Wednesday, 11 March 2015

How others see the GWCT - by Sir John Randall MP

Guest blog by Sir John Randall MP (@uxbridgewalrus)

Members of Parliament are expected by our constituents to be knowledgeable on every subject, or at least to have an opinion. On many issues we may be well informed already, but when trying to garner information that can be deemed reliable, it is not always as easy as it might seem.

Animal welfare, wildlife and conservation issues can be very emotive topics and there is no shortage of advice being proffered to MPs by constituents and lobby groups. We may well be bombarded by well-meaning members of our constituencies who only want to hear one side of an argument.

For as long as I can remember I have loved wildlife, and although a denizen of the suburbs by birth, I have spent a lot of time in different parts of the country enjoying the fauna and flora. However, it would be wrong to think that I could ever understand the countryside in all its facets.

My association with the GWCT started when I was looking into possible legislation to create a close season for the brown hare. Offered a briefing, I soon discovered that this was not only a much more complex issue than I had initially imagined, but perhaps more importantly, I was impressed by the depth of research and knowledge that was brought to my attention.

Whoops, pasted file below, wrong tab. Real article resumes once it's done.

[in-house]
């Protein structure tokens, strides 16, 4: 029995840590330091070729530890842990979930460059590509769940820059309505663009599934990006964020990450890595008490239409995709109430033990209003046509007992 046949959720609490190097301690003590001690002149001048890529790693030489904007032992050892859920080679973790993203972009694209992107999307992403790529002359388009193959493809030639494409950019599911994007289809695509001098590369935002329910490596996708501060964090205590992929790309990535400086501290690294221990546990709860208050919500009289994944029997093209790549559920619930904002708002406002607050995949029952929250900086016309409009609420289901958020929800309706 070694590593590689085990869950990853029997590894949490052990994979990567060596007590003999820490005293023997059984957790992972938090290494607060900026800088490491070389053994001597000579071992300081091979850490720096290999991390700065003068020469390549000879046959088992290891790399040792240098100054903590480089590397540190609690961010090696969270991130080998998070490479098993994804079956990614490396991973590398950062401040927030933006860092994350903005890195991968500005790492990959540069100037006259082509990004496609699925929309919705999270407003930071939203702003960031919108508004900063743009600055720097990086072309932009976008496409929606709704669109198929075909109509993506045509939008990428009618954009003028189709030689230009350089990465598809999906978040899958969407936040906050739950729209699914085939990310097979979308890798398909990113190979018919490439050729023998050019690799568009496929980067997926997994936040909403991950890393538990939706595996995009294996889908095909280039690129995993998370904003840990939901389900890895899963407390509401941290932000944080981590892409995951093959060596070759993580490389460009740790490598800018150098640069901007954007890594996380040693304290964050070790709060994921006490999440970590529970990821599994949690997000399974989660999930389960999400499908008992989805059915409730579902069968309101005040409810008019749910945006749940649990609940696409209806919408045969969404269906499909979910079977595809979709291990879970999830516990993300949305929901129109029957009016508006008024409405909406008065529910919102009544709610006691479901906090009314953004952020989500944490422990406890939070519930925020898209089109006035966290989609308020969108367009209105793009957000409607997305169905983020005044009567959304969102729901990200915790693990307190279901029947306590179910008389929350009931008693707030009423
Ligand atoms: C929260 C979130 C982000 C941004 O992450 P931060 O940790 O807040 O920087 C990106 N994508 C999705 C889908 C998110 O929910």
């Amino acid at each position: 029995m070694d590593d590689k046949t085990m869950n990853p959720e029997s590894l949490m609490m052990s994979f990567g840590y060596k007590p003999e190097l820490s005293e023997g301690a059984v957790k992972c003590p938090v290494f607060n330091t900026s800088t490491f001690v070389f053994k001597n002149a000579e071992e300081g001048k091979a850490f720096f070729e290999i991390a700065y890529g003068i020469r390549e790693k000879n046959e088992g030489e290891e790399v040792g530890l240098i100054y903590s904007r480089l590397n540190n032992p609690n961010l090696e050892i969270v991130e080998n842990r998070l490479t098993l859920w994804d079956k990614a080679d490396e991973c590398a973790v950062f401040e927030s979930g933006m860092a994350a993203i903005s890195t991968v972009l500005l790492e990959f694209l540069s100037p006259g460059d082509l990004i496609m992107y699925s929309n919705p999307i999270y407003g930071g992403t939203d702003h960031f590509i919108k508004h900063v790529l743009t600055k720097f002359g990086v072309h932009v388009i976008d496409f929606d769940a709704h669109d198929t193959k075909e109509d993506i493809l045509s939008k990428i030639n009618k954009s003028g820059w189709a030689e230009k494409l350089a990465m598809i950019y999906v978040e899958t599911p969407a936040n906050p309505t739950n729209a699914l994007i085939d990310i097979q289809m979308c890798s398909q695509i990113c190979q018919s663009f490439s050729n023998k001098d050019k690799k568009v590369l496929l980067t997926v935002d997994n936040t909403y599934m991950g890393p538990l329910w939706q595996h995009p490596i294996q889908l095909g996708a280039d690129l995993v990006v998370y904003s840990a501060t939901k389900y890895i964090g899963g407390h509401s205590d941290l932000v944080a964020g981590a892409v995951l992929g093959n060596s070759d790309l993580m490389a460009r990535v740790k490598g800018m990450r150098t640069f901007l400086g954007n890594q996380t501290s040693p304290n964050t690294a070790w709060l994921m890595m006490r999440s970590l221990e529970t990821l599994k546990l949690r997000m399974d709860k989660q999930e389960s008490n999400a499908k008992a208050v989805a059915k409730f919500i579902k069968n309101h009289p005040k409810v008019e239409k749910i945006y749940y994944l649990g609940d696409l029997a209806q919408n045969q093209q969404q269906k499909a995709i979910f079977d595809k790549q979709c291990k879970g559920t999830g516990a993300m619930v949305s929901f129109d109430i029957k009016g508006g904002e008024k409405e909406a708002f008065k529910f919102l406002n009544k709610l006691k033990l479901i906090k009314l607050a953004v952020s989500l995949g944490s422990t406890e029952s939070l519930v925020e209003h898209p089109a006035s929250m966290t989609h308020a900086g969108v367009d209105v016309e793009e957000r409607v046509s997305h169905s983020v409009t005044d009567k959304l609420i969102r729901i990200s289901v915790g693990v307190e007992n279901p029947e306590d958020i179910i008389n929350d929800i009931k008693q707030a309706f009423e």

I also was acutely aware that the members of staff of the GWCT that I was talking to shared my love of wildlife, were very knowledgeable, but also passionate. I therefore needed no second invitation to see the Trust in action at its excellent Allerton Project demonstration farm at Loddington. Once again I was very impressed at what I saw and heard. My overarching impression is that the depth of knowledge and experience from the Allerton Project needs a wider audience. This is particularly true for parliamentarians, but is also true for mainstream media, as it is crucially important for information to be given to the public that is based on sound, science-based research.

Of course there will always be some controversial areas where value judgements will have to be made, and indeed other conservation bodies have to take difficult and sometimes controversial decisions. Politics is no different and there are no easy answers to many of the problems we face. I have found the GWCT to be an important source of information that politicians can rely on. Facts without emotion but produced by people who are committed and passionate.

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